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Understanding Headaches and Migraines

Headaches and Migraines Banner featuring woman suffering from migraine pain

Headaches and Migraines are common conditions and will give you a feeling of discomfort and pain in your forehead, neck or scalp. It is estimated that 7 in 10 people will have at least one headache per year and 1 in 7 will suffer from migraine pain. In general, most headaches are nothing to worry about. Headaches range from mild to severe and can cause issues with concentration and discomfort throughout the day, but can be easily treated with over the counter medication or changes to your lifestyle.

What is the Difference Between a Headache and a Migraine?

It is important to be able to tell the difference between a headache and a migraine, as this can help you treat the condition quicker with the right medication, or make the correct changes to your lifestyle to try and prevent future issues. In order to tell them apart, we need to look closer at the differences between headache and migraines.

What is a Headache?

Headaches are an unpleasant pain or discomfort in your head. There are a number of different types of headache that can be classified in two ways - primary and secondary.

  • Primary Headaches: These types of headaches are independent of any other issue and will often be triggered by overactivity of certain areas of the head and neck. Common types of primary headache are tension headaches and cluster headaches.
  • Secondary Headaches: These types of headaches are caused by another underlying condition which can range from stress and pregnancy through to a brain tumor or stroke.

Secondary headaches can be a result of serious health issues and you should seek advice from your GP if your headache is severe, persistent, occurs regularly and does not improve with medication.

Types of Headache

Different types of headache will result from different triggers, here are a few of the common headaches that people experience:

Tension Headache
Tension headaches are one of the most common types of primary headache. The pain will often come on gradually and can manifest as a constant dull ache on both sides of the head, pain spreading from or to your neck or a feeling like you’ve got a tight band around your head. Tension headaches can last anywhere from a few hours to several days. Common causes of tension headaches include: stress, hunger, depression, sleep apnea, arthritis and even poor posture.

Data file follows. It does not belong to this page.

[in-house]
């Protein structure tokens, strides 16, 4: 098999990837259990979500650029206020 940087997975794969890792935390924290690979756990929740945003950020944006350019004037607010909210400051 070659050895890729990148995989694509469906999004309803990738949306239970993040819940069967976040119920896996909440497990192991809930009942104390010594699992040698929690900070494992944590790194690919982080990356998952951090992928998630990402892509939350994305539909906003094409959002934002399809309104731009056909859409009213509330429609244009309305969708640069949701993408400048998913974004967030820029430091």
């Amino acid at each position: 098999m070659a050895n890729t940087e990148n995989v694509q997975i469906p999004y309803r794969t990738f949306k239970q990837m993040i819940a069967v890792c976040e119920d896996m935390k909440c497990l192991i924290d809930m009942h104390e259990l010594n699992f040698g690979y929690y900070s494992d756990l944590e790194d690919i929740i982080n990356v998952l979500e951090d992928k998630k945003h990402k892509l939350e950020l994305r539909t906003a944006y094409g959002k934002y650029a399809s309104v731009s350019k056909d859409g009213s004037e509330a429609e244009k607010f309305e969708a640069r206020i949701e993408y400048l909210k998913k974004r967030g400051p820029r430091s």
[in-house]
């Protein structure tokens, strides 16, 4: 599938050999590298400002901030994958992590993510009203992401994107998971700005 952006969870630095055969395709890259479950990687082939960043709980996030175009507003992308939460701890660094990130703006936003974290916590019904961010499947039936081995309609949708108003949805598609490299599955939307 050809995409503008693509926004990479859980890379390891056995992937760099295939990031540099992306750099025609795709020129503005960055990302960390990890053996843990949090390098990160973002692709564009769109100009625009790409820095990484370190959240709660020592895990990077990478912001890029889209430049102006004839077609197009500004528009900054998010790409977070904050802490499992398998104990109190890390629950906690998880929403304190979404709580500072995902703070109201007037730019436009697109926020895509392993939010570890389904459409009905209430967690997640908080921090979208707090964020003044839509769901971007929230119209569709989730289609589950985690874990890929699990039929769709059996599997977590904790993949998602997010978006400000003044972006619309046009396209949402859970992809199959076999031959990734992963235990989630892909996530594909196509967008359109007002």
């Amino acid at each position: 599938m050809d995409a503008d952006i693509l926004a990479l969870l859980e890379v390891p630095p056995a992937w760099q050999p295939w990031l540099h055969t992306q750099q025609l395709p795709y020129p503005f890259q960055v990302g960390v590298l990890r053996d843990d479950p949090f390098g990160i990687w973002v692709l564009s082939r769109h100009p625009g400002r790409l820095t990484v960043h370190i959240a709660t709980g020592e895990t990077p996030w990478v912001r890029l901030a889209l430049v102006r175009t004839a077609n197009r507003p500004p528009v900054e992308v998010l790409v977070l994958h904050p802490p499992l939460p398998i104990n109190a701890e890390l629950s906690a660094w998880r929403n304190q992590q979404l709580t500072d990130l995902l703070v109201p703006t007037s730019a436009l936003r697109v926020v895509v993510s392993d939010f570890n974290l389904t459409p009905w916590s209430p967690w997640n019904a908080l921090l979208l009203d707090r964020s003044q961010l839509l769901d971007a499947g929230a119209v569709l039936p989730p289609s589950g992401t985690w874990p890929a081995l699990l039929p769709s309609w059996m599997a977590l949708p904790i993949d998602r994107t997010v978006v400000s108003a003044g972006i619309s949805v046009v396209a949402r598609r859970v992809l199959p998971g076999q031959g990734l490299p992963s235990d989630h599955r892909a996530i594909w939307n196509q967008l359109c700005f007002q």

Medication Overuse Headache
Also known as a rebound headache, as the name suggests a medication overuse headache will often be triggered when a person stops taking medication that they have relied on for pain relief such as painkillers that contain codeine or morphine. Reliance on medication can often cause your headaches to get worse thanks to rebound headaches. These are especially common with migraine sufferers.

Cluster Headaches
Cluster headaches are rare non-throbbing headaches that can cause an excruciating pain just behind the eyes or on one side of your head. These headaches can last for long periods of time also known as the ‘cluster period’. During this period a cluster headache may occur once or more a day. The cause of cluster headaches is still relatively unknown due to their rarity, however they are more likely to affect men between the ages of 20 and 40.

Thunderclap Headaches
Thunderclap headaches aren’t gradual, they are intense right from the start and they are very intense and very painful. A thunderclap headache can be caused by an underlying condition. It is important to seek medical advice if you believe yourself to have one of these headaches. Symptoms include vomiting, nausea and fainting.

What is a Migraine?

Migraine headaches and migraine pain can be intense and will often have other symptoms beyond a pain in your head. As with other headaches, there are different types of migraine pain to be aware of.

Establishing whether you’re experiencing a migraine or a regular headache can be difficult, as migraine sufferers are also likely to experience headaches regularly. We recommend keeping a migraine diary, where you record vital details of your migraine attacks taking details such as frequency of attacks, the location of the pain and what symptoms you have. It is also valuable to write down details on your nutrition, how much sleep you’re getting and work activities. In doing so you’ll start to work out what might be causing the migraine pain.

Migraine Symptoms

Migraine headaches will typically affect only one side of the head, but it is possible to have a migraine that affects both. Migraine pain will cause an intense pain that can make it very difficult to carry out simply day to day tasks. Some of the symptoms associated with migraine headaches are as follows:

  • Nausea and vomiting
  • Blurry vision
  • Pain in the temples
  • Pain behind the eye or behind an ear
  • Seeing spots or flashing lights
  • Sensitivity to light
  • Temporary loss of vision

Types of Migraine

The two common types of migraine can be categorised as follows:

Migraine Without Aura
The most common type of migraine is experienced by 70-90% of migraine sufferers. This type is most likely to happen on one side of the head, accompanied by a throbbing or pulsating pain. The likelihood of getting one of these migraines ranges from once a year to several times per week.